Cannabidiol Interactions with Medications, Illicit Substances, and Alcohol: a Comprehensive Review.
Cannabidiol, a non-intoxicating phytocannabinoid, has potential therapeutic effects over a broad range of disorders. Recently, there has been increased interest in CBD, as several studies showed promising anticonvulsant efficacy with few side effects. In 2018, a CBD-based oral solution, Epidiolex®, was approved by the FDA to treat two severe forms of pediatric epilepsy, Dravet syndrome, and Lennox-Gastaut syndrome. Although only these two syndromes are recognized indications for CBD, it has been consumed in an unregulated fashion for a variety of indications including chronic pain, muscle stiffness, inflammation, anxiety, smoking cessation, and even cancer. While CBD legislation in the USA is confusing due to the differences in state and federal laws, CBD has proliferated in the US market in several forms such as CBD oil or capsules, hemp oil/extract, and also as an ingredient in several dietary supplements, syrups, teas, and creams. With the ever-increasing use of CBD and its widespread availability to the general public, it is important to examine and report on possible drug-drug interactions between CBD and other therapeutic agents as well as addictive substances such as alcohol and tobacco. A detailed literature search for CBD’s possible interactions was conducted using online databases. As expected, CBD has been reported to interact with anti-epileptic drugs, antidepressants, opioid analgesics, and THC, but surprisingly, it interacts with several other common medications, e.g. acetaminophen, and substances including alcohol. This review provides a comprehensive list of interacting drugs. The possible mechanisms for these drug-drug interactions are presented in table format. Given the growing popularity of CBD as a medication and the dearth of available information on CBD drug-drug interactions, it is critical to be aware of current drug-drug interactions and it will be important to investigate the impact of CBD upon concomitant medication use in future randomized, controlled trials.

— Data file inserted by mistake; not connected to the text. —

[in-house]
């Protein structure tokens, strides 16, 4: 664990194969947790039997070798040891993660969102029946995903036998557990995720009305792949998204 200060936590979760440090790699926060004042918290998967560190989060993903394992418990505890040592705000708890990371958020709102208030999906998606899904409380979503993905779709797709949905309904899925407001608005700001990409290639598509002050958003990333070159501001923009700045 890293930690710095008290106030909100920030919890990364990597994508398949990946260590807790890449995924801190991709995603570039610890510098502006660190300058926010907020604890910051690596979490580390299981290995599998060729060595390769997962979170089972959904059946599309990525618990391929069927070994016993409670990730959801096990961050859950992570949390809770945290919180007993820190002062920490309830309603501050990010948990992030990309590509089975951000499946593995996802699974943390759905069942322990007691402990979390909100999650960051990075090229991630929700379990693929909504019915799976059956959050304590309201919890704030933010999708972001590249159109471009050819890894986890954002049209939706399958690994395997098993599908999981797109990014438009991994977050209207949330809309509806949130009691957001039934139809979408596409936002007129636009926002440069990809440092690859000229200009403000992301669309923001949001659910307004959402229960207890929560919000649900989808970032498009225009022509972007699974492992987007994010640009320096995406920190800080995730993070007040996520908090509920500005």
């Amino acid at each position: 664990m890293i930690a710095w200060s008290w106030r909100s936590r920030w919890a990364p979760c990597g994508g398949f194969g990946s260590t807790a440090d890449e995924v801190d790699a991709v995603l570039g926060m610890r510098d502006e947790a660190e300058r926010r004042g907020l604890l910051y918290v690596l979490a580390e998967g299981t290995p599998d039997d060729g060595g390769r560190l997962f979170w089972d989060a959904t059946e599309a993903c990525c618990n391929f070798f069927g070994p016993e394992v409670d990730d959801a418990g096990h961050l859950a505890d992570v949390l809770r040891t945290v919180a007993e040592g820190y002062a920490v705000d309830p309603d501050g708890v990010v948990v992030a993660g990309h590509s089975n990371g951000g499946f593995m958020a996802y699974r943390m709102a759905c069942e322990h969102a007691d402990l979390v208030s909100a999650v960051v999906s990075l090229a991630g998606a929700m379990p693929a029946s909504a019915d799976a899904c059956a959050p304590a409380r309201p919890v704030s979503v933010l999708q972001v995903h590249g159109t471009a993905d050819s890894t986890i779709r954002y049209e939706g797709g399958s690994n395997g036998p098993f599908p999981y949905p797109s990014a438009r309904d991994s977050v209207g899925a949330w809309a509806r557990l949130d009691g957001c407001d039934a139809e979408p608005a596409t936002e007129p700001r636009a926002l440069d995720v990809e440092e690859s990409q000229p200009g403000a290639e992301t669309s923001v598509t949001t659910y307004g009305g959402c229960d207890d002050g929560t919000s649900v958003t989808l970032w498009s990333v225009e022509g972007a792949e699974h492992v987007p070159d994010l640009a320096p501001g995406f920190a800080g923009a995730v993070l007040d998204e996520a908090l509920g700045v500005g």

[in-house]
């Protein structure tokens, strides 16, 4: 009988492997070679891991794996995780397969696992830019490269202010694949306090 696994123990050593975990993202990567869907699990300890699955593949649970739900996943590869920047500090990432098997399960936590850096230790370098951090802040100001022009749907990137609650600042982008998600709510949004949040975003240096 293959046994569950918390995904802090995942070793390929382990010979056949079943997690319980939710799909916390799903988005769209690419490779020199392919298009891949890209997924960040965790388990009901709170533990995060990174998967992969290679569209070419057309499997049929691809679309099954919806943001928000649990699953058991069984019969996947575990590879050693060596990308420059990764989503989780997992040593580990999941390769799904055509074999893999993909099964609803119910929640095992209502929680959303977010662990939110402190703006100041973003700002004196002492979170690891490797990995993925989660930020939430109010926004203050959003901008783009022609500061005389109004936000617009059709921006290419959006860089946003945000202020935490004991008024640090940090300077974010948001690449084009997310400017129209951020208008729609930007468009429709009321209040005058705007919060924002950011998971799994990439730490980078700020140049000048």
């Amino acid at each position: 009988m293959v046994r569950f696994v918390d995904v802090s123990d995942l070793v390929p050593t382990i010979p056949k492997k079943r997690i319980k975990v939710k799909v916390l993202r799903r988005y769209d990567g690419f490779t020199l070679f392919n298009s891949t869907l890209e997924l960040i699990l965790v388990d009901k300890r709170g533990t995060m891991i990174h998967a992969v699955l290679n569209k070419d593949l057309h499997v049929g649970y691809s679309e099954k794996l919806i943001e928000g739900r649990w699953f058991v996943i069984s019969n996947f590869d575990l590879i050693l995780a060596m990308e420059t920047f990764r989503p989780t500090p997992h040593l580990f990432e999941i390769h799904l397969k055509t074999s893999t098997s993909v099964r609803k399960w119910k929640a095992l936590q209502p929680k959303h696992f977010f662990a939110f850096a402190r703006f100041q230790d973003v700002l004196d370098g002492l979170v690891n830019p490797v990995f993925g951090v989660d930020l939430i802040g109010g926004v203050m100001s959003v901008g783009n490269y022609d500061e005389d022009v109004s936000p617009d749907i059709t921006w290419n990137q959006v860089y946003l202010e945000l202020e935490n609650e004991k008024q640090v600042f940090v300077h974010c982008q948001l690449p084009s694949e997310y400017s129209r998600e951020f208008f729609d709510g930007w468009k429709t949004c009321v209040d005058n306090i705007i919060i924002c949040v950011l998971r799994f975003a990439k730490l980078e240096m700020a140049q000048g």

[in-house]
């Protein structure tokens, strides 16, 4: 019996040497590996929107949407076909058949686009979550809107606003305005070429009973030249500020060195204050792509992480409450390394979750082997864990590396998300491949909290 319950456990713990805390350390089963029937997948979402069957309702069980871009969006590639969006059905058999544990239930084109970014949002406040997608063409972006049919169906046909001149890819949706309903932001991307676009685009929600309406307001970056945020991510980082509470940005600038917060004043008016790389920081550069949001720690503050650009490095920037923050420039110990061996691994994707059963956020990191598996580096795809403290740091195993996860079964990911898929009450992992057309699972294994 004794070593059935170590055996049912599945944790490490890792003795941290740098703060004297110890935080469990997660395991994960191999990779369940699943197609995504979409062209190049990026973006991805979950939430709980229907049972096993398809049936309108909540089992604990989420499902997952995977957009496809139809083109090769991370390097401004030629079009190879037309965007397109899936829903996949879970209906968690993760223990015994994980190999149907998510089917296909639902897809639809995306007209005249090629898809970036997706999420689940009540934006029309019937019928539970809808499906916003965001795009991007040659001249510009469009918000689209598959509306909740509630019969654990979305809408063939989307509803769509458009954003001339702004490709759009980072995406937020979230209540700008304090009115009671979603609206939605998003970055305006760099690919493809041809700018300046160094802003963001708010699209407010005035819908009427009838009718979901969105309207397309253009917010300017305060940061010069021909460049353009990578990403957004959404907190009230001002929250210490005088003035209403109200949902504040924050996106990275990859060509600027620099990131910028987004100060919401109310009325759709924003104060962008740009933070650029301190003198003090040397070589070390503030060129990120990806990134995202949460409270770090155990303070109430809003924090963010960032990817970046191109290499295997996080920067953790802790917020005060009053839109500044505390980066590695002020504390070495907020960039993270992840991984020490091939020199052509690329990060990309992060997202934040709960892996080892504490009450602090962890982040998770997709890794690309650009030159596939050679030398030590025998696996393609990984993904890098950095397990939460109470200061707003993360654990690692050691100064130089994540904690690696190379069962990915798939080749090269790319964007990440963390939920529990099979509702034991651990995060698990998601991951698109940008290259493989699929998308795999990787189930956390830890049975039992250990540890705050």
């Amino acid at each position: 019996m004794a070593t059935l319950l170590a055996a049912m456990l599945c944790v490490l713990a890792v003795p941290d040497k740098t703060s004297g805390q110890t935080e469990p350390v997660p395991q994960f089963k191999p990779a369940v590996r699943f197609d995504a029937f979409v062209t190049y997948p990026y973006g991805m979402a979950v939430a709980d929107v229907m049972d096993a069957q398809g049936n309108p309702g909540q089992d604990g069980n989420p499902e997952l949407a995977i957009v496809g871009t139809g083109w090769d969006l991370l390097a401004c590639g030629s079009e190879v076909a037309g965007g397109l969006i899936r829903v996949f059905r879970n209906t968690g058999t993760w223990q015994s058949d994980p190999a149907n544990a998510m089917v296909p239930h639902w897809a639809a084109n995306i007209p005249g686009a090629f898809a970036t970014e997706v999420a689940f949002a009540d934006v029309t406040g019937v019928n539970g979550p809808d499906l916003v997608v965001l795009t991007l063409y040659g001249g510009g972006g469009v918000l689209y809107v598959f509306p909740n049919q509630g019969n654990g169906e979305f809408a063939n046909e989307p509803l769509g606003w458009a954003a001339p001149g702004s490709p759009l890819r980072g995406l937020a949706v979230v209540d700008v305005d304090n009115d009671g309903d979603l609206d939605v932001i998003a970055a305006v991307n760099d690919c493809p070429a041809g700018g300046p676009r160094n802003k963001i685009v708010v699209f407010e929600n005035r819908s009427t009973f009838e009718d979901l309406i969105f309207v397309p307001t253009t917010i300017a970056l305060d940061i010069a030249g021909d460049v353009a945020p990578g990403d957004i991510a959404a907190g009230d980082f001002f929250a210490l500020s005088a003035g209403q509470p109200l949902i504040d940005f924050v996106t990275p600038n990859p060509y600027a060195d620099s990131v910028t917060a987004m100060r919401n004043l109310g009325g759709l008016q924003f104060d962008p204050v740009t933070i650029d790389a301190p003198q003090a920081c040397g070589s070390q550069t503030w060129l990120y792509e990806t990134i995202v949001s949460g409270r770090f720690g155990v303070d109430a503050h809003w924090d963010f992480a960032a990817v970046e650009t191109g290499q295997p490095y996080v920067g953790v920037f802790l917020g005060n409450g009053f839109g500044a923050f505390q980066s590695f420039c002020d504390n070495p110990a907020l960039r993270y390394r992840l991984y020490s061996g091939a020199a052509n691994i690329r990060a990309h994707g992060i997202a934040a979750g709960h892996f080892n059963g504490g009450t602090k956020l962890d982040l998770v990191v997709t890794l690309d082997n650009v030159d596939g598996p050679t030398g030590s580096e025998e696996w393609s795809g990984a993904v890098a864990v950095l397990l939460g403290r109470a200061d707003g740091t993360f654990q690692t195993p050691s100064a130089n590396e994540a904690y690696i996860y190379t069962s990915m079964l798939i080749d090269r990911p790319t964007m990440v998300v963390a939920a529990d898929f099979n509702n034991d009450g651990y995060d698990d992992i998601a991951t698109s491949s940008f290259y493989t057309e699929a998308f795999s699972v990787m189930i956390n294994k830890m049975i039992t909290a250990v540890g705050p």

Keywords: cannabidiol; cannabinoids; cytochrome P450; drug–drug interactions; mechanism.